Medical experts understand cancer better now than they did a few decades ago. People know that certain behaviors increase their risk of developing specific kinds of cancer. Lung cancer, for example, has a strong correlation with smoking.
Smokers face social stigma from those who judge tobacco use. They may also worry about whether their personal habits will affect their legal rights. For example, if a worker who has handled asbestos on the job for years develops lung cancer, they may think that they can’t claim asbestos compensation because they smoked.
Does cigarette use prevent claims by those exposed to asbestos in the workplace who later develop lung cancer?
Just as there is a direct correlation between smoking and your cancer risk, so too is there a connection between asbestos exposure and cancer risk. Smokers are more likely than the average person to develop lung cancer, as are those who work with asbestos. People who do both have exceptionally high risk.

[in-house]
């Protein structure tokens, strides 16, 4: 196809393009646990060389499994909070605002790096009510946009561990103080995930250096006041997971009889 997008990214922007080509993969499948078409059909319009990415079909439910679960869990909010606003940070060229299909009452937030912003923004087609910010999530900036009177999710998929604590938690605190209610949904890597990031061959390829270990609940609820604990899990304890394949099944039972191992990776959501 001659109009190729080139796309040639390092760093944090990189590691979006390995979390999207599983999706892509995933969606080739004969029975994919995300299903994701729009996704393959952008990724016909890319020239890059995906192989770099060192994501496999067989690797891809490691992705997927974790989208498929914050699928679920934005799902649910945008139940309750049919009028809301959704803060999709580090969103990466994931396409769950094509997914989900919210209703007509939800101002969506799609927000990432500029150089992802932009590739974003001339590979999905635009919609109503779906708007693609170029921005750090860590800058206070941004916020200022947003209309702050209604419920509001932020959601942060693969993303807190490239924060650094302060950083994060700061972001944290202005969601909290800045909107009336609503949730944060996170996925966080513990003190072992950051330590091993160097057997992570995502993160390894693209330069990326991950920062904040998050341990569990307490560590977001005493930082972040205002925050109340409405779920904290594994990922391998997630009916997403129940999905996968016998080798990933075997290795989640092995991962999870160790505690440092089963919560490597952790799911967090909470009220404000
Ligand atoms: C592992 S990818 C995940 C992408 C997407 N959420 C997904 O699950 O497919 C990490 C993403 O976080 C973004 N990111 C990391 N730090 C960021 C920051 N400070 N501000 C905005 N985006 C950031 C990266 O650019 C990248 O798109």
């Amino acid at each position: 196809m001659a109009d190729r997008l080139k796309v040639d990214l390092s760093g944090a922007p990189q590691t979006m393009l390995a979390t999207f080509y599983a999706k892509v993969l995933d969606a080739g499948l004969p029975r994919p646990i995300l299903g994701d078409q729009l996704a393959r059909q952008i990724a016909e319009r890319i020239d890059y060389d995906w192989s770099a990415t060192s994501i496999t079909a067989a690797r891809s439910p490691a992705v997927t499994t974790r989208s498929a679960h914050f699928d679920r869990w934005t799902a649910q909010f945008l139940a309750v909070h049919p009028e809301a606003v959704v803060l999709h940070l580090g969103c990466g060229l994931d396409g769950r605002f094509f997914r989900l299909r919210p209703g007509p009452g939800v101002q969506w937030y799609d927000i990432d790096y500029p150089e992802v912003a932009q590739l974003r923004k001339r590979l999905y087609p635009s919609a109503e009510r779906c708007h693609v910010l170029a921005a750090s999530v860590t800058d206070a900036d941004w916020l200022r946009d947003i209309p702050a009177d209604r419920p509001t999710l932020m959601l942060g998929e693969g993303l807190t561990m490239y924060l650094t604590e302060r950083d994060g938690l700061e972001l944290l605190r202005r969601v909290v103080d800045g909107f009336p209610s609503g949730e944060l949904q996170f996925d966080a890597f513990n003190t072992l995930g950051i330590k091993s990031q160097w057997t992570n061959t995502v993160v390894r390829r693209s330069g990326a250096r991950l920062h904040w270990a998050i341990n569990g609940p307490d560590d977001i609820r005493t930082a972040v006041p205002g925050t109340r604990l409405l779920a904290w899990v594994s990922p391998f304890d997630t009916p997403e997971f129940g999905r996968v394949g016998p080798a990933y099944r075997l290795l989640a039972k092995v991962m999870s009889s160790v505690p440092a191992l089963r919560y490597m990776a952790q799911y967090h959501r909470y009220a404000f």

Compared with those who didn’t have workplace asbestos exposure or smoke, their risk of lung cancer is 50 times higher. There is adequate medical research to help demonstrate that smoking alone wasn’t the only factor that increased your risk.
You may be able to connect with compensation because of your asbestos exposure. Especially when you factor in how you may have started smoking or handled asbestos long before the risk factors for either of those activities were well-known, your smoking will not prevent you from making a claim. Learning more about what may impact your right to an asbestos-related claim can help you explore all the options for funding your treatment and supporting your family.
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